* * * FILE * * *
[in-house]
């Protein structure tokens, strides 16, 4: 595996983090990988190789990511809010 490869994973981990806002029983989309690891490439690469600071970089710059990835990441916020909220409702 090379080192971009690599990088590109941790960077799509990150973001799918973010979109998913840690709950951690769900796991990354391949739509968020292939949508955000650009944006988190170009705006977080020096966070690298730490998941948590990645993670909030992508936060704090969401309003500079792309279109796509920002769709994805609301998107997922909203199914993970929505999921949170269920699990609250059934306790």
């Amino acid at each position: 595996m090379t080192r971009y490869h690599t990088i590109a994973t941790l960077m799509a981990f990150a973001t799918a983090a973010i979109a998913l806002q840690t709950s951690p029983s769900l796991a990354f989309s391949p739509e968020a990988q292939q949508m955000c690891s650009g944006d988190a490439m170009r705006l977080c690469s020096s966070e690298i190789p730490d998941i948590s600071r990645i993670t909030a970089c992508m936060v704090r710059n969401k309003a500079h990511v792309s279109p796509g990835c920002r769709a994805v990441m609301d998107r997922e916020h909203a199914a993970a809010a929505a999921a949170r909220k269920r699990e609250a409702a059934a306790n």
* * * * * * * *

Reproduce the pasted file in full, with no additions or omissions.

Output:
[in-house]
């Protein structure tokens, strides 16, 4: 595996983090990988190789990511809010 490869994973981990806002029983989309690891490439690469600071970089710059990835990441916020909220409702 090379080192971009690599990088590109941790960077799509990150973001799918973010979109998913840690709950951690769900796991990354391949739509968020292939949508955000650009944006988190170009705006977080020096966070690298730490998941948590990645993670909030992508936060704090969401309003500079792309279109796509920002769709994805609301998107997922909203199914993970929505999921949170269920699990609250059934306790």
């Amino acid at each position: 595996m090379t080192r971009y490869h690599t990088i590109a994973t941790l960077m799509a981990f990150a973001t799918a983090a973010i979109a998913l806002q840690t709950s951690p029983s769900l796991a990354f989309s391949p739509e968020a990988q292939q949508m955000c690891s650009g944006d988190a490439m170009r705006l977080c690469s020096s966070e690298i190789p730490d998941i948590s600071r990645i993670t909030a970089c992508m936060v704090r710059n969401k309003a500079h990511v792309s279109p796509g990835c920002r769709a994805v990441m609301d998107r997922e916020h909203a199914a993970a809010a929505a999921a949170r909220k269920r699990e609250a409702a059934a306790n």